Patrick M.
Very interesting. A little too Whiggish in parts (the uncritical reference to the Tennyson's inaccurate metaphor of "nature red in tooth and claw" begins one of the more poorly-reasoned chapters), but interesting regardless.

Although I don't get the animosity (that's the only word I can think of for it) towards the idea of the Resurrection. It seems as though the authors thought it vital somehow to debunk. I've picked up on this in the work of several "progressive" theology types, and I don't qu
This post concludes a series of reviews I did on the book (you can find the first review here: I have to admit, when I first got this book, I was really excited! In fact, I’d forgotten about applying to Speakeasy until the book arrived. What initially drew me to this book were the endorsements from others, most of which I highly respect and whose views have helped me a great deal. But a little here and a little there, the excitement started to wear thin. And, after a bit, ...more
John Suddath
While some may consider this book as an ultra-liberal intellectural approach to theology and Christology, I think the primary thrust is to challenge us to reconsider our personal beliefs, spirituality, and relationship with God. Perhaps by striving too hard to rationalize the accretion of 2,000 years of myths and traditions, the authors have unintentionally assumed a more defensive position than they intended. Of course, whenever you challenge people’s long-held attitudes and beliefs, you’re bo ...more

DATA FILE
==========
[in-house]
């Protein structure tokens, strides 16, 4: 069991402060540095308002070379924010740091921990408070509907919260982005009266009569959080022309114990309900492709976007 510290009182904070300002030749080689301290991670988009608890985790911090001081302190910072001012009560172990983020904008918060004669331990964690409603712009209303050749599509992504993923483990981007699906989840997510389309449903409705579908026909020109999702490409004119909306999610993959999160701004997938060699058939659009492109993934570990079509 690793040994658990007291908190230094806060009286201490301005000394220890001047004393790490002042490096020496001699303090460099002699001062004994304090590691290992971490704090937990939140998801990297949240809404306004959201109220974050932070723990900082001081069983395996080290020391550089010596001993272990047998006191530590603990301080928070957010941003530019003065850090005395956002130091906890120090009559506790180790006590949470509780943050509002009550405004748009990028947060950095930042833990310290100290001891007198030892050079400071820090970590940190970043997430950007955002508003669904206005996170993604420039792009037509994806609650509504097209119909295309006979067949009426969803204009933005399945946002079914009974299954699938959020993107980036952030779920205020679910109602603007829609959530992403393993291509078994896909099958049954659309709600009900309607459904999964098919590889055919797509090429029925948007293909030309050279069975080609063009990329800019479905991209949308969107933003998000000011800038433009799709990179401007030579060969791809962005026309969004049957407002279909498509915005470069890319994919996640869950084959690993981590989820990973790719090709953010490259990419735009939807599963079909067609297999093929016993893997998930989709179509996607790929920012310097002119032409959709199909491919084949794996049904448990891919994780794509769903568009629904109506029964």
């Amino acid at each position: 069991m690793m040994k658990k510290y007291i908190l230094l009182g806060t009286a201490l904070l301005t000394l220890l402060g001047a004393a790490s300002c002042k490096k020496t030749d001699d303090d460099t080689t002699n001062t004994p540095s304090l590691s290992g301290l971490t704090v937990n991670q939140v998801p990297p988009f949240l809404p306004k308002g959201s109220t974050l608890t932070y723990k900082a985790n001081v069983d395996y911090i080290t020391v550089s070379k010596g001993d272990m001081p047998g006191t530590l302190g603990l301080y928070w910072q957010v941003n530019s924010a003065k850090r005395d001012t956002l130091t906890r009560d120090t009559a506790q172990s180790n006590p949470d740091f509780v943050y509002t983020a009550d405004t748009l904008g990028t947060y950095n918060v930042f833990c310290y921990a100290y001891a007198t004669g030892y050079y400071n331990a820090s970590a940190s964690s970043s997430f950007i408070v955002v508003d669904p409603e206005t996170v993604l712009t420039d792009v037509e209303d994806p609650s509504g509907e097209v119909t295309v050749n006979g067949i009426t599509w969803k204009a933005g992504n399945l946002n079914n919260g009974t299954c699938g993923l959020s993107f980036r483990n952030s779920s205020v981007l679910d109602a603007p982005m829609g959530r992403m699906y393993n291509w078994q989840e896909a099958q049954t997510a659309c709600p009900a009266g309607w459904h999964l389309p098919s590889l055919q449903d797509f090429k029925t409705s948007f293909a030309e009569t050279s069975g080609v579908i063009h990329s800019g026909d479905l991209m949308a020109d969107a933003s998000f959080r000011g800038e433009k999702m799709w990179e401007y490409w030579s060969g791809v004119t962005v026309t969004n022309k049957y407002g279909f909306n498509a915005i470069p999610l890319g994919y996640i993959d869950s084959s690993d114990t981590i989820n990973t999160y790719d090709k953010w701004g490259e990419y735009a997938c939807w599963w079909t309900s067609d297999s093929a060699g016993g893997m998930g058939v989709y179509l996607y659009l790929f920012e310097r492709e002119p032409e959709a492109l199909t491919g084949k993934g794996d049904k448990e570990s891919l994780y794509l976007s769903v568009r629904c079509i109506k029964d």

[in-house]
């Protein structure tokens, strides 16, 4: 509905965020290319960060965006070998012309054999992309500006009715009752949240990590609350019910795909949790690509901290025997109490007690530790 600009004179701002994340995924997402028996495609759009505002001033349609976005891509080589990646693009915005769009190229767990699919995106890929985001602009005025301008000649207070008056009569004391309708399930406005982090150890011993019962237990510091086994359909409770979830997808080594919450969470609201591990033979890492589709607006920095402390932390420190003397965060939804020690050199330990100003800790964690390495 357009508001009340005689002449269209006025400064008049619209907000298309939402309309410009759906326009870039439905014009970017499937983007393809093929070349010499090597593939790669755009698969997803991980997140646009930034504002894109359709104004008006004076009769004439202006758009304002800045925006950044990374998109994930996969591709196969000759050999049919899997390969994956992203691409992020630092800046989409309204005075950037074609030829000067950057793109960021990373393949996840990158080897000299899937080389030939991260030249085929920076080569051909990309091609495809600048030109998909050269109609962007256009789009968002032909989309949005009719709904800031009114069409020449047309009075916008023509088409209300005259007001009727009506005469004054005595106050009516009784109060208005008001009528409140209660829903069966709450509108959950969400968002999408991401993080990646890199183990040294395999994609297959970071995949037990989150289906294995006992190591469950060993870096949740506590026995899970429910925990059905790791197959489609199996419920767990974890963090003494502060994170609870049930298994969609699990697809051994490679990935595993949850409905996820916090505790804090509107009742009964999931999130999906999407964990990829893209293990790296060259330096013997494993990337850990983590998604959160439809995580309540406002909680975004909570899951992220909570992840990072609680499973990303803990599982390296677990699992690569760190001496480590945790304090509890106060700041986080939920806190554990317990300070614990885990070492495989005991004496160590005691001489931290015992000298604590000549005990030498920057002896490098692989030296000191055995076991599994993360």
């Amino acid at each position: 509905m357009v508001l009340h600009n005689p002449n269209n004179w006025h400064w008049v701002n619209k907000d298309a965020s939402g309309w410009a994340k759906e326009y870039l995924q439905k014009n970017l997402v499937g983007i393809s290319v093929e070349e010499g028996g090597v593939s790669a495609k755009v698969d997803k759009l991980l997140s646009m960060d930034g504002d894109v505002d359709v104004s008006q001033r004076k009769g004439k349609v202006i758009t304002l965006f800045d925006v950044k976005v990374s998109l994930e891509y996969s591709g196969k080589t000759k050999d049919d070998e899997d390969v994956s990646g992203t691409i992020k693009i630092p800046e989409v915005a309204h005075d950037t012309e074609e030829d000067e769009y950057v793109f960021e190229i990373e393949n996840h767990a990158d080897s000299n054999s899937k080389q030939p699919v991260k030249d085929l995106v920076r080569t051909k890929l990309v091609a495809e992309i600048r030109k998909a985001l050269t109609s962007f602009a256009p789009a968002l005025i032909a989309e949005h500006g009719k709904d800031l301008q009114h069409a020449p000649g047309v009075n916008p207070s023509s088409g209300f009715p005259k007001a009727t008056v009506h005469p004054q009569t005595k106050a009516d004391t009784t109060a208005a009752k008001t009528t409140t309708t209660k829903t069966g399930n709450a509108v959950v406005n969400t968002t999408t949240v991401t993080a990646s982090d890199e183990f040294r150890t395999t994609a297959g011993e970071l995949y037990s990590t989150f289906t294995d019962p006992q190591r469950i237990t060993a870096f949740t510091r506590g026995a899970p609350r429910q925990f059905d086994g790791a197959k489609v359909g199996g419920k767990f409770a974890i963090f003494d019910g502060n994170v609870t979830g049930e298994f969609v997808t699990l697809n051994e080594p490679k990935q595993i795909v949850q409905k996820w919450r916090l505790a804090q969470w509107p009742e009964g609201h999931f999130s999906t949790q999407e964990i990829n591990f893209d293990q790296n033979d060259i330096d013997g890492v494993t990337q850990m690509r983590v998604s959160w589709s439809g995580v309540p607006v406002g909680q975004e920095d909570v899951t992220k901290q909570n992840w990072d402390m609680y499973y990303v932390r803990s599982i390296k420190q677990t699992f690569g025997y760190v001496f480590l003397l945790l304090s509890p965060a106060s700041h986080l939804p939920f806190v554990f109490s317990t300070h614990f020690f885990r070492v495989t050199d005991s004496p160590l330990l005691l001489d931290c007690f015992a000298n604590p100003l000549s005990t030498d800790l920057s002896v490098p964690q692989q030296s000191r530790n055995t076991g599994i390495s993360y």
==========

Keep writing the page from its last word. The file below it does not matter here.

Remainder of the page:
Kelly Brill
An excellent overview of the tenets of progressive theology.

Some good quotes: Spong on the resurrection - "There is a powerful Easter experience that starts the whole Christian faith, transforms the disciples, changes them from cowards who had forsaken him and fled and brought them back into being heroic followers of this Jesus, and that changed the way they understood God."

From the chapter "Honoring Creation" - "Perhaps praying with one's eyes open is more a part of the spiritual life than ma
Fr. River
This books is a must read for any person who is seeking in their spirituality a way of seeing God beyond the dead, traditional concepts of today.